Quarantine Information


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It is highly recommended to quarantine ANY and ALL new animals your bring into your home if you have other similar animals already in your home.



What is Quarantine?

Quarantine is the practice of keeping animals or people completely separate from others animals, especially the same species or others that may be susceptible to the same diseases. It is used to protect both existing, and new animals from disease and parasites.



Why Quarantine?

All animals are susceptible to certain diseases and parasites. Most diseases and parasites have an incubation period of some sort in which the animal is infected but not showing any symptoms. During this period, the animal is usually contagious and can spread the disease or parasites, even though it is not apparent that there is anything wrong. Some of these diseases may be airborne and/or cling to clothing, skin, and other items. Some such diseases can be lethal and wipe out an entire household of beloved pets!
It is possible to accidentally introduce disease or parasites, even to animals under the best of care, through passive interactions with outside animals and even by simply coming into contact with something an infected animal was in contact with. What this means is that your own existing stock could potentially be infected with something when you attain new animals. This possibility makes quarantine important in protecting new animals as well as existing.



How Do I Quarantine?

The ideal and only true quarantine is achieved by keeping new and existing animals in completely separate airspaces from one another. This generally means in separate buildings. An ideal quarantine would also involve different people caring for the new and existing animals. This true quarantine is very difficult for most to achieve, but if you have the resources, this is how it should be done. Some people are able to achieve this with good friends who do not have any similar species themselves and who are willing to care for someone else's animals for a time.
Very few people are able to achieve such a quarantine...it is unfortunate, but true, and I am not one to tell anyone that they shouldn't get new animals if they can't do a true quarantine. The next best thing to having someone else watch new animals, is to keep them in as far removed a space from current animals as possible. By that, I mean keeping them in a shed or such if weather allows...if nothing else, a room as far as possible from existing animals that doesn't share a ventilation system. It is also best to change clothing and shower between handling new and existing animals. Please also remember to clean any inanimate objects that have to be moved between new and existing pets.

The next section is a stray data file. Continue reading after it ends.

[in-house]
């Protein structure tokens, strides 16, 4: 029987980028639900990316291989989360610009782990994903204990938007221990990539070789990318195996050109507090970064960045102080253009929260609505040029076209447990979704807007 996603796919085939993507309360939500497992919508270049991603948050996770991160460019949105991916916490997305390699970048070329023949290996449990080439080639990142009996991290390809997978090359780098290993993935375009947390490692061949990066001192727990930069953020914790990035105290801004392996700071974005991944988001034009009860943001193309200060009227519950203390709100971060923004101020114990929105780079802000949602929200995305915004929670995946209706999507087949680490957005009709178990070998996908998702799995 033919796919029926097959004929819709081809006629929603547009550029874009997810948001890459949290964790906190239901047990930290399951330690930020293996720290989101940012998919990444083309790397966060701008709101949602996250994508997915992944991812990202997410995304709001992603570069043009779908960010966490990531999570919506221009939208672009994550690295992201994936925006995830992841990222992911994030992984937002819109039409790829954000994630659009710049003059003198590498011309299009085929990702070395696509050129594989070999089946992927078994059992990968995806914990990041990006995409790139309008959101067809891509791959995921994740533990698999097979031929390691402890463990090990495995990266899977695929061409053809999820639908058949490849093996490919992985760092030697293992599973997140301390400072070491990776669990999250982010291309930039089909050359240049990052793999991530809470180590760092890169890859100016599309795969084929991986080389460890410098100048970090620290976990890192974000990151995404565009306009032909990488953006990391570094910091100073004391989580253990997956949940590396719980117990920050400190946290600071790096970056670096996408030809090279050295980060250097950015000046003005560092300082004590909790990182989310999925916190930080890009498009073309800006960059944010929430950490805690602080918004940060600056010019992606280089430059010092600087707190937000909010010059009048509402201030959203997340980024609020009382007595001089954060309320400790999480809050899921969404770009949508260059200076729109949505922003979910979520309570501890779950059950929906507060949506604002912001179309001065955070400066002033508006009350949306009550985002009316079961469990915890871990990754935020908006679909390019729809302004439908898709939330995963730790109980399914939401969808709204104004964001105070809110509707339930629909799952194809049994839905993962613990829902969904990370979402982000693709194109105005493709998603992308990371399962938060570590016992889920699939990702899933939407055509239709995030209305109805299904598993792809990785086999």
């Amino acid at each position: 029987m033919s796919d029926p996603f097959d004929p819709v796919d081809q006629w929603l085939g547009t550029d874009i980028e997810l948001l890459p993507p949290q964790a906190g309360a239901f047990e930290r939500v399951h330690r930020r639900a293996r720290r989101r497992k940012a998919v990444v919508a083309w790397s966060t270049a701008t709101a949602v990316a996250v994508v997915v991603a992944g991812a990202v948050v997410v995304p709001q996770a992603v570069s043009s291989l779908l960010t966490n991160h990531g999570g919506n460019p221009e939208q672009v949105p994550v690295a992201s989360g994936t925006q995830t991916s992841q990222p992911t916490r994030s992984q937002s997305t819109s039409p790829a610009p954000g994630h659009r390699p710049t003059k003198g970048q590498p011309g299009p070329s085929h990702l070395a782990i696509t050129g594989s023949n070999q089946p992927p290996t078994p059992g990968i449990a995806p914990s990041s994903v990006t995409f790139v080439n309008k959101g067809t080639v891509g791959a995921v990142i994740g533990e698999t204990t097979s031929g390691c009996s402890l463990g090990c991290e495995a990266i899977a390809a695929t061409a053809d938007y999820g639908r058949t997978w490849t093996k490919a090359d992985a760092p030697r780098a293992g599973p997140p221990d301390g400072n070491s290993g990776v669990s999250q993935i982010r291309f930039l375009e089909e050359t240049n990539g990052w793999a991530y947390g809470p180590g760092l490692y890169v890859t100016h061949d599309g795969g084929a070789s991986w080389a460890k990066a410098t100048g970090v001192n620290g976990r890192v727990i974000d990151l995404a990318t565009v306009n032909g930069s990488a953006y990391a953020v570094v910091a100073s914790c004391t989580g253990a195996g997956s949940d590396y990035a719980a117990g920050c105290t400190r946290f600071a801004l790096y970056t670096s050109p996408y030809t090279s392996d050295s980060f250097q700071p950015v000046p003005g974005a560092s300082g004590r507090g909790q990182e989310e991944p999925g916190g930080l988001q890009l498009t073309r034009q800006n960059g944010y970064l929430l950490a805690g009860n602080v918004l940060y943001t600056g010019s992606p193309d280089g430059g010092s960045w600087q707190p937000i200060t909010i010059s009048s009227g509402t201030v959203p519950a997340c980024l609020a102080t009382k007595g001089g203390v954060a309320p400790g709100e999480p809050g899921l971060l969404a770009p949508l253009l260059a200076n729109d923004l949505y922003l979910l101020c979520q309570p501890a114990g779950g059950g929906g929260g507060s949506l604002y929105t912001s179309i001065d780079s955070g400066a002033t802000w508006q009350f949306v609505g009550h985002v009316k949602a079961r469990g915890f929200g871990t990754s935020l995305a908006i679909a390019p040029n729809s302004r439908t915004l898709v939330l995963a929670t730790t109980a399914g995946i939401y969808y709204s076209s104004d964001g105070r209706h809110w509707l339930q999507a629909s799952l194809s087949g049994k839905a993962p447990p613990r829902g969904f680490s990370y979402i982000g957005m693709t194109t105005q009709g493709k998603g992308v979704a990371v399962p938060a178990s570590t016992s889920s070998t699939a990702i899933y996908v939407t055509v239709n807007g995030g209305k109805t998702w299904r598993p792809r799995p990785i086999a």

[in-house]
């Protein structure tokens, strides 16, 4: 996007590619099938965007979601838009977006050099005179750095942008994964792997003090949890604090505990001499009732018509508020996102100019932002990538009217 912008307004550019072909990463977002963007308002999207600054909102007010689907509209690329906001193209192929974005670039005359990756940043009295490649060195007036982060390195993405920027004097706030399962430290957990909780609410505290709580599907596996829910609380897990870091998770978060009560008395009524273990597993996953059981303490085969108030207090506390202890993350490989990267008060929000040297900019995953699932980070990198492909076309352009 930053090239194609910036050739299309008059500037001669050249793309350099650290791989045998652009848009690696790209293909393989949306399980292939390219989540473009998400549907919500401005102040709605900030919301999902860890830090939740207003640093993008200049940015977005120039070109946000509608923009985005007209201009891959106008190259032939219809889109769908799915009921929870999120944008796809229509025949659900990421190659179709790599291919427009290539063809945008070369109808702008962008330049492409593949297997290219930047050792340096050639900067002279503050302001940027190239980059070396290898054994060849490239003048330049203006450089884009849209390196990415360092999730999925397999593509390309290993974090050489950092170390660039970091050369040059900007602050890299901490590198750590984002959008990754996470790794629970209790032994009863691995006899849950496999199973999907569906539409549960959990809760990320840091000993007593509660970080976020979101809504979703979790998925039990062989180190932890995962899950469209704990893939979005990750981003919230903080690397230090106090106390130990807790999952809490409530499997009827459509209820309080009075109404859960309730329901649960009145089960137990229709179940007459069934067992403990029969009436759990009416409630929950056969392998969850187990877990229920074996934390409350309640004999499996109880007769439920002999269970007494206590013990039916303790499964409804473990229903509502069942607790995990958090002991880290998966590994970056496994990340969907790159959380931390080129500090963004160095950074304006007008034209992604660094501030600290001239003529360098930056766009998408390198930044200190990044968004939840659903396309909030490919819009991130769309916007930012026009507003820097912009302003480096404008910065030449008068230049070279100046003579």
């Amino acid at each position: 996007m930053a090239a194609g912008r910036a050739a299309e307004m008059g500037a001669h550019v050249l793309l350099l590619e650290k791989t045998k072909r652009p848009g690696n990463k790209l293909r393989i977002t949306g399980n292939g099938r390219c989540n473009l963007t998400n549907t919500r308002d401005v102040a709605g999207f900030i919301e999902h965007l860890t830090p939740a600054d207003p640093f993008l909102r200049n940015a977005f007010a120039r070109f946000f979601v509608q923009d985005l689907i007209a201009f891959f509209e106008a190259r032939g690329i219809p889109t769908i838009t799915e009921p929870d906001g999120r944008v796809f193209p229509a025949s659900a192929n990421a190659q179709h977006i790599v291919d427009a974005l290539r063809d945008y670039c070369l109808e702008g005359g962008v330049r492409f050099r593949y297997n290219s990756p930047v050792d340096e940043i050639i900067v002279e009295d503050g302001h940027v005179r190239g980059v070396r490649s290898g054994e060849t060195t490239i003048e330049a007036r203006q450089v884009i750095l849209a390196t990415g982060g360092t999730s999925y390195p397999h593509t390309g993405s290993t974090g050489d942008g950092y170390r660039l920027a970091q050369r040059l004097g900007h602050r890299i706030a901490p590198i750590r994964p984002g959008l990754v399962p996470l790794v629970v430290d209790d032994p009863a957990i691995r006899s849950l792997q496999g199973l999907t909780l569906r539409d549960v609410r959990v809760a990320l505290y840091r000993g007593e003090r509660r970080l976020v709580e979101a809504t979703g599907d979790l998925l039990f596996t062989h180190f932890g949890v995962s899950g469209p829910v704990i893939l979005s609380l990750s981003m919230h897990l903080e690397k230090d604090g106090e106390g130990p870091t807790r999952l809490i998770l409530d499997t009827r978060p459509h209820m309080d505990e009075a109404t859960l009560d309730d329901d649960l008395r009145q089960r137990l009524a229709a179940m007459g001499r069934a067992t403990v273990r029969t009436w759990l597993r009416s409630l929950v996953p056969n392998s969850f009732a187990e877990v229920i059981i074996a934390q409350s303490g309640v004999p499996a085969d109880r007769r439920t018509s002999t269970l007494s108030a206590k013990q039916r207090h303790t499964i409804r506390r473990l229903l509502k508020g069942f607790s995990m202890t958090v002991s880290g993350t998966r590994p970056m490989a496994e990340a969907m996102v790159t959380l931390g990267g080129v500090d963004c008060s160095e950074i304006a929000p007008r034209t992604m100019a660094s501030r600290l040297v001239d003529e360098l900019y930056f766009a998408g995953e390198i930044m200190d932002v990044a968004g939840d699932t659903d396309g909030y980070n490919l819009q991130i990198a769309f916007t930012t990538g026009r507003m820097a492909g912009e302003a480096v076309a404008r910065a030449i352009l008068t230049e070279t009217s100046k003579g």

If you still can't, or won't, quarantine in even that manner, please, please, please, at least keep new and existing animals in separate rooms and wash hands between handling either group.
Do not allow new and existing animals anywhere near one-another...even just for photos! SO many times I've seen people take photos of new with existing animals and then claim that they are quarantining them...that is NOT quarantine! Allowing animals to interact, even for just a moment...completely defeats the purpose of quarantine!



How Long Should I Quarantine?

The ideal quarantine length is determined by the length of the incubation periods of diseases that your animals are susceptible to. The general absolute minimum quarantine period most will risk for any reptiles or small animals is 2-3 weeks. This will only help to prevent diseases with extremely short incubation periods. Generally recommended for rodents is a 4-5 week quarantine to monitor for some viral infections. For reptiles a longer quarantine of 2 to 3 months is recommended, mainly due to the very long incubation period of cryptospiridium which is essentially 100% lethal to nearly all reptiles.



Where Can I Find More Information on Quarantine Practices?

Here are some links with quarantine information, including some on the procedures of labs around the country.
American Associaton for Laboratory Animal Science (AALAS) Quarantine Overview
University of Oklahoma Quarantine Procedures
University of South Florida Quarantine Procedures
University of Minnesota Quarantine FAQ
American Fancy Rat and Mouse Association Quarantining Page
AFRMA Quaranting Page Part 2
Rat and Mouse Club of America (RMCA) Dos and Don'ts of Sendai/SDA Quarantine
RMCA Quarantine Information
Rat Guide.com Quarantine Information Page
Herpcenter.com Reptile Quarantine Page
Avian and Exotic Animal Clinic of Arizona Quarantine Page
RepVet (a South African site) Reptile Quarantine Page

All images and information property of Christina and Steven Beckerman unless otherwise noted. Please ask permission for usage elsewhere.

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